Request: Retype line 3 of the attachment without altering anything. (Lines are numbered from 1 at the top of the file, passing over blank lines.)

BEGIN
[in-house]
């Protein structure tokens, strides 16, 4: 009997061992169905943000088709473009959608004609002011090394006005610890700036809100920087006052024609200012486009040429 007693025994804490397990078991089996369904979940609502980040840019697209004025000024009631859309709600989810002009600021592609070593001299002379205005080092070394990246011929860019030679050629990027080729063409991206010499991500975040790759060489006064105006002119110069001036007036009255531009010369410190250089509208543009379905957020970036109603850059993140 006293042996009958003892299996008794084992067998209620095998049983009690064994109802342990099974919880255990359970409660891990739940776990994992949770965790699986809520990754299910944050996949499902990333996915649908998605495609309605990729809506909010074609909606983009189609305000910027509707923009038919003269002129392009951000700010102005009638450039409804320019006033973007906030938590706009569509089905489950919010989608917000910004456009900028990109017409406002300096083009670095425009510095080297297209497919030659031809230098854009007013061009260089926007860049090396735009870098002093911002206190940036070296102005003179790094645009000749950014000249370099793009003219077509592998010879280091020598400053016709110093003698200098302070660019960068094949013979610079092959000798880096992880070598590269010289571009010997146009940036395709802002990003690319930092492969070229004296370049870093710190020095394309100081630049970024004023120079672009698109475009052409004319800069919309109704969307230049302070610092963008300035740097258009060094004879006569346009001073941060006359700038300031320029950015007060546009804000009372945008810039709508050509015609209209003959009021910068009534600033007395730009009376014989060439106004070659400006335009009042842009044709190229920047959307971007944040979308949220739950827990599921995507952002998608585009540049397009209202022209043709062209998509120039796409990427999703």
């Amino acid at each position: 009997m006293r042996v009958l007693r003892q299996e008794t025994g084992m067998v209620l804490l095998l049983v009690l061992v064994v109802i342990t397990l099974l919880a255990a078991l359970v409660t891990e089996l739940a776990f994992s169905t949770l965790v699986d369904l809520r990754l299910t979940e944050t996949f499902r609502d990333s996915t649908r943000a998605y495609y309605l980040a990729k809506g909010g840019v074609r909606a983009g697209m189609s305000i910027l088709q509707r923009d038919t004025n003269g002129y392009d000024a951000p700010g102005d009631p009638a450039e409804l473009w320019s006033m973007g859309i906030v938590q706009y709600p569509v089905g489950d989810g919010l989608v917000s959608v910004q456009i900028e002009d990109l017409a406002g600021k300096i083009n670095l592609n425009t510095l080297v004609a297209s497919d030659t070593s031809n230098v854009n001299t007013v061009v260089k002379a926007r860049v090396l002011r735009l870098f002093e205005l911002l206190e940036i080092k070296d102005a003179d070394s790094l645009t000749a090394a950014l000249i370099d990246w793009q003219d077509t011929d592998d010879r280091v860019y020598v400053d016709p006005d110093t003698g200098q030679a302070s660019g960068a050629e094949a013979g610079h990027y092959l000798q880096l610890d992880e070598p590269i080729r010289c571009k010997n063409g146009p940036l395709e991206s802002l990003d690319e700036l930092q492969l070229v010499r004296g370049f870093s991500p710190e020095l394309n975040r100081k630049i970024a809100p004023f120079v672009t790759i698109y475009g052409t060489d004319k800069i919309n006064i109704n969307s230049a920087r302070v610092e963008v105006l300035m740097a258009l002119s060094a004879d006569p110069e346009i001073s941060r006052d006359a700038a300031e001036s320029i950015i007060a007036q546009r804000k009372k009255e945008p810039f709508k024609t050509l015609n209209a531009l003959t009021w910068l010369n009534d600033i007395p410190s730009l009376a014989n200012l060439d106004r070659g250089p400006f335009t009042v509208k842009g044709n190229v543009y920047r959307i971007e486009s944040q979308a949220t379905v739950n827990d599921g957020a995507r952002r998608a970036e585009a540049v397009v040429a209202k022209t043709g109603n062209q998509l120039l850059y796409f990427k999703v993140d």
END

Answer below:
């Amino acid at each position: 009997m006293r042996v009958l007693r003892q299996e008794t025994g084992m067998v209620l804490l095998l049983v009690l061992v064994v109802i342990t397990l099974l919880a255990a078991l359970v409660t891990e089996l739940a776990f994992s169905t949770l965790v699986d369904l809520r990754l299910t979940e944050t996949f499902r609502d990333s996915t649908r943000a998605y495609y309605l980040a990729k809506g909010g840019v074609r909606a983009g697209m189609s305000i910027l088709q509707r923009d038919t004025n003269g002129y392009d000024a951000p700010g102005d009631p009638a450039e409804l473009w320019s006033m973007g859309i906030v938590q706009y709600p569509v089905g489950d989810g919010l989608v917000s959608v910004q456009i900028e002009d990109l017409a406002g600021k300096i083009n670095l592609n425009t510095l080297v004609a297209s497919d030659t070593s031809n230098v854009n001299t007013v061009v260089k002379a926007r860049v090396l002011r735009l870098f002093e205005l911002l206190e940036i080092k070296d102005a003179d070394s790094l645009t000749a090394a950014l000249i370099d990246w793009q003219d077509t011929d592998d010879r280091v860019y020598v400053d016709p006005d110093t003698g200098q030679a302070s660019g960068a050629e094949a013979g610079h990027y092959l000798q880096l610890d992880e070598p590269i080729r010289c571009k010997n063409g146009p940036l395709e991206s802002l990003d690319e700036l930092q492969l070229v010499r004296g370049f870093s991500p710190e020095l394309n975040r100081k630049i970024a809100p004023f120079v672009t790759i698109y475009g052409t060489d004319k800069i919309n006064i109704n969307s230049a920087r302070v610092e963008v105006l300035m740097a258009l002119s060094a004879d006569p110069e346009i001073s941060r006052d006359a700038a300031e001036s320029i950015i007060a007036q546009r804000k009372k009255e945008p810039f709508k024609t050509l015609n209209a531009l003959t009021w910068l010369n009534d600033i007395p410190s730009l009376a014989n200012l060439d106004r070659g250089p400006f335009t009042v509208k842009g044709n190229v543009y920047r959307i971007e486009s944040q979308a949220t379905v739950n827990d599921g957020a995507r952002r998608a970036e585009a540049v397009v040429a209202k022209t043709g109603n062209q998509l120039l850059y796409f990427k999703v993140d």